# Overview

## Communication

Description: Clearly and unambiguously communicate computational ideas using appropriate formalism. Translate across levels of abstraction.

- Classify languages
- Classify the computational complexity of a set of strings by determining whether it is regular, context-free, decidable, or undecidable.
- Give examples of sets that are regular, context-free, decidable, or undecidable languages (and prove them).

## Problem Solving

Description: Know, select and apply appropriate computing knowledge and problem-solving techniques. Reason about computation and systems. Use mathematical techniques to solve problems. Determine appropriate conceptual tools to apply to new situations. Know when tools do not apply and try different approaches. Critically analyze and evaluate candidate solutions.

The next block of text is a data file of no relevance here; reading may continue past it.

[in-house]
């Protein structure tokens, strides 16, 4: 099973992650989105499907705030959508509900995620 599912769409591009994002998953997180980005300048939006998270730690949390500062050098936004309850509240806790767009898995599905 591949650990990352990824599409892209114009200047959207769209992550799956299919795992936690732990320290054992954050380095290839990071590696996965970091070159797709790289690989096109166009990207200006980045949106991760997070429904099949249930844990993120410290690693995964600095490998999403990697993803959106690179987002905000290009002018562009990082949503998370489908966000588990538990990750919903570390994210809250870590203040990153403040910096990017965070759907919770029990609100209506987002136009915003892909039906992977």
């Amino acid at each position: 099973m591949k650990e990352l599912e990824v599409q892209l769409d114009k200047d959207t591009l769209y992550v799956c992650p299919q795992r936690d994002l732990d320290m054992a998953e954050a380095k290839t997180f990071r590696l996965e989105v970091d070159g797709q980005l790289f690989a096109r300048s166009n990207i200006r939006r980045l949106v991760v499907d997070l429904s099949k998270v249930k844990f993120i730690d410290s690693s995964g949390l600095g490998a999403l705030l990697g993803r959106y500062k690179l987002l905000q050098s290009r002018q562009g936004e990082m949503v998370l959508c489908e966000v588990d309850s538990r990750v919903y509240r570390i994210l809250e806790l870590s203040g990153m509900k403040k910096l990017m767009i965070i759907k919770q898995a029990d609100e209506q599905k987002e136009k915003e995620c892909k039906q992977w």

- Computability techniques
- Use the pumping lemma to prove that a given language is not regular.
- Use diagonalization to prove that there are 'hard' languages relative to certain models of computation.
- Use appropriate reduction (e.g. mapping, Turing, polynomial-time) to deduce the complexity of a language by comparing to the complexity of another.

## Modeling and Impact

Description: Understand, guide, shape impact of computing on society/the world. Connect the role of Theory CS classes to other applications (in undergraduate CS curriculum and beyond). Model problems using appropriate mathematical concepts.